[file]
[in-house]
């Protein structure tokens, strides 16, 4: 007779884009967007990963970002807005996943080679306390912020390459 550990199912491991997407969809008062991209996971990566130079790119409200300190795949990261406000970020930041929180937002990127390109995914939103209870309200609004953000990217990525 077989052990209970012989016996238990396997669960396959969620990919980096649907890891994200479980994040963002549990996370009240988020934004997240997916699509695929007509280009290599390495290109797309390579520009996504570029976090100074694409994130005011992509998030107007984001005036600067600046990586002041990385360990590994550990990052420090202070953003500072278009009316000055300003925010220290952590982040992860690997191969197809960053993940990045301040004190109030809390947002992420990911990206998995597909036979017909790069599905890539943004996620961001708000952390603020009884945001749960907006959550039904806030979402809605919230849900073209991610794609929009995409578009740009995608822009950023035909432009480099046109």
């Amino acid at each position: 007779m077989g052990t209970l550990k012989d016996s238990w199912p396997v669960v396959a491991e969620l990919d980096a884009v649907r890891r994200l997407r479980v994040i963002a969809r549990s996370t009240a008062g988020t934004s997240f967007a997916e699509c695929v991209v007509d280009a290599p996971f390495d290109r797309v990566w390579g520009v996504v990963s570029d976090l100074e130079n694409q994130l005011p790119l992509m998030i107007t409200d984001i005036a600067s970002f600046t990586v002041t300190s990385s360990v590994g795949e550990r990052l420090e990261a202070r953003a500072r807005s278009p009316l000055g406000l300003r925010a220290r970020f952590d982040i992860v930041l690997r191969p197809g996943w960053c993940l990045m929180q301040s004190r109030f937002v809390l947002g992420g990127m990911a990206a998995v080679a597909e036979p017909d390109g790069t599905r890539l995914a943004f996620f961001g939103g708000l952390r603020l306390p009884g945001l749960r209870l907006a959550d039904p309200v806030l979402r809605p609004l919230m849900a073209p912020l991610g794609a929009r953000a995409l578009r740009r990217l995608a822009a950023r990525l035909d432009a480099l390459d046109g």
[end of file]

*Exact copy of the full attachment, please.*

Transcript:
[in-house]
């Protein structure tokens, strides 16, 4: 007779884009967007990963970002807005996943080679306390912020390459 550990199912491991997407969809008062991209996971990566130079790119409200300190795949990261406000970020930041929180937002990127390109995914939103209870309200609004953000990217990525 077989052990209970012989016996238990396997669960396959969620990919980096649907890891994200479980994040963002549990996370009240988020934004997240997916699509695929007509280009290599390495290109797309390579520009996504570029976090100074694409994130005011992509998030107007984001005036600067600046990586002041990385360990590994550990990052420090202070953003500072278009009316000055300003925010220290952590982040992860690997191969197809960053993940990045301040004190109030809390947002992420990911990206998995597909036979017909790069599905890539943004996620961001708000952390603020009884945001749960907006959550039904806030979402809605919230849900073209991610794609929009995409578009740009995608822009950023035909432009480099046109």
């Amino acid at each position: 007779m077989g052990t209970l550990k012989d016996s238990w199912p396997v669960v396959a491991e969620l990919d980096a884009v649907r890891r994200l997407r479980v994040i963002a969809r549990s996370t009240a008062g988020t934004s997240f967007a997916e699509c695929v991209v007509d280009a290599p996971f390495d290109r797309v990566w390579g520009v996504v990963s570029d976090l100074e130079n694409q994130l005011p790119l992509m998030i107007t409200d984001i005036a600067s970002f600046t990586v002041t300190s990385s360990v590994g795949e550990r990052l420090e990261a202070r953003a500072r807005s278009p009316l000055g406000l300003r925010a220290r970020f952590d982040i992860v930041l690997r191969p197809g996943w960053c993940l990045m929180q301040s004190r109030f937002v809390l947002g992420g990127m990911a990206a998995v080679a597909e036979p017909d390109g790069t599905r890539l995914a943004f996620f961001g939103g708000l952390r603020l306390p009884g945001l749960r209870l907006a959550d039904p309200v806030l979402r809605p609004l919230m849900a073209p912020l991610g794609a929009r953000a995409l578009r740009r990217l995608a822009a950023r990525l035909d432009a480099l390459d046109g």